Francesca Rudkin is an entertainment reviewer for NZ Herald.

Movie review: Paranorman 3D

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Norman and his eclectic band of sidekicks save the day in ParaNorman. Photo / Supplied
Norman and his eclectic band of sidekicks save the day in ParaNorman. Photo / Supplied

From Laika, the animation company that brought us Coraline, comes another impressive stop-motion animation - the darkly comic horror film ParaNorman.

Filled with misfits of both the human and supernatural kind, ParaNorman is a story that reminds us it's the things that make us different that can also make us heroes.

Norman (Smit-McPhee) is an 11-year-old boy who is bullied at school for his ability to see dead people. It's a family trait; his reclusive, black-sheep uncle (Goodman) also sees ghosts and is the one to tell Norman about the centuries-old witches' curse that affects their small New England town.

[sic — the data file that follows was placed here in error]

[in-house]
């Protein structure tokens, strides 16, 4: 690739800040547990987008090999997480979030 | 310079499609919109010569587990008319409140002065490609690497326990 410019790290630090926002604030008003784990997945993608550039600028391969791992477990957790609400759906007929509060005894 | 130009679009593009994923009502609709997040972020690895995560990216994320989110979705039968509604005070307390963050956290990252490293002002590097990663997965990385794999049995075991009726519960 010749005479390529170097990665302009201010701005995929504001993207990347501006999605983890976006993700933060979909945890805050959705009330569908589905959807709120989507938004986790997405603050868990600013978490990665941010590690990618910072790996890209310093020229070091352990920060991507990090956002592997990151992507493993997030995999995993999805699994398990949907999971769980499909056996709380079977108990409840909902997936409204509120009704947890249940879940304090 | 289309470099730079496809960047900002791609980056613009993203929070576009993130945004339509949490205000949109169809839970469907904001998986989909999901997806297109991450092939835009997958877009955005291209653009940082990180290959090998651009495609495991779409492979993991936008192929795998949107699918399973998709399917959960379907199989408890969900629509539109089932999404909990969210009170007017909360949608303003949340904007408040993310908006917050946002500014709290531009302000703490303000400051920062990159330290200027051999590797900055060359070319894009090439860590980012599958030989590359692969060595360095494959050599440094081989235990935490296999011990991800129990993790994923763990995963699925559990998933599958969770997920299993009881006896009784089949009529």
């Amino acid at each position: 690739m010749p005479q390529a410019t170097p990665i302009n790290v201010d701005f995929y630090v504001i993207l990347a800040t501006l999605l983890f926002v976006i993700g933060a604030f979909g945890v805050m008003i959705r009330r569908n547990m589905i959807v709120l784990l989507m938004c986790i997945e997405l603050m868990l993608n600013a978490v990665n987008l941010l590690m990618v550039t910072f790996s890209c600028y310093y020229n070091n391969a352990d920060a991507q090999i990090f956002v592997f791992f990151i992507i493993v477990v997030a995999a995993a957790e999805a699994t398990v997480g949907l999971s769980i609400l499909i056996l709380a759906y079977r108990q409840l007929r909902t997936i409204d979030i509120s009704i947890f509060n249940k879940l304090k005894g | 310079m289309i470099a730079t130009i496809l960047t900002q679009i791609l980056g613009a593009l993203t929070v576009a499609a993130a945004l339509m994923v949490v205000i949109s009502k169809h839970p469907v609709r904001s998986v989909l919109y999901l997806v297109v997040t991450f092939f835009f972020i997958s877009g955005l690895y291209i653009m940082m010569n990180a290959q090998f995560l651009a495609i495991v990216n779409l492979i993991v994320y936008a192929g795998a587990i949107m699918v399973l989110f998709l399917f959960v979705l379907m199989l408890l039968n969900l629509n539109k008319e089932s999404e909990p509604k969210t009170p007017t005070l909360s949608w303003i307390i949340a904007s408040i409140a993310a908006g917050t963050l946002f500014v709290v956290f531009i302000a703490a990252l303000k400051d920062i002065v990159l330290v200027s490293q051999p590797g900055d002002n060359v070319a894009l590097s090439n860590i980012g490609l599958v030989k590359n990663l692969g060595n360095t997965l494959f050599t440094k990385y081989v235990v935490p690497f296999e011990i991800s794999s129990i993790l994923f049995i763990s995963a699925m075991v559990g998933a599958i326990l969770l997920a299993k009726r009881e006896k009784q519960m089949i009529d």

While Norman's talent makes him the local weird kid, his supernatural powers turn out to be just what his town needs when a vengeful witch and her loyal zombies are unleashed on them. It's up to Norman and his eclectic band of sidekicks, including the fat, freckly kid Neil (Tucker Albrizzi), Neil's older brother, Mitch the jock (Casey Affleck) and Norman's cheerleading sister Courtney (Anna Kendrick) to put these ghosts back in the ground.

The animation is terrific. It's the second-ever stop-motion animation to be created in 3D, and along with the distinctive design of the characters - which in a fun way, borders on grotesque - and the brooding gothic nature of the story, ParaNorman is unique and wonderfully detailed. It's also well-written, with plenty of gags to appeal to adults as well as kids.

This might be a family flick, but British directors Sam Fell (Flushed Away) and Chris Butler haven't been afraid to make their horror film genuinely scary at times. Pre-schoolers might find it too much, but for older kids without ghost or zombie issues, ParaNorman will be one of the more enjoyable holiday flicks.

Stars: 4/5
Voices: John Goodman, Kodi Smit-McPhee
Director: Sam Fell and Chris Butler
Running time: 93 mins
Rating: PG (scary scenes)
Verdict: Weird is good in this smart, fun, ghoulish animation

- TimeOut

- NZ Herald

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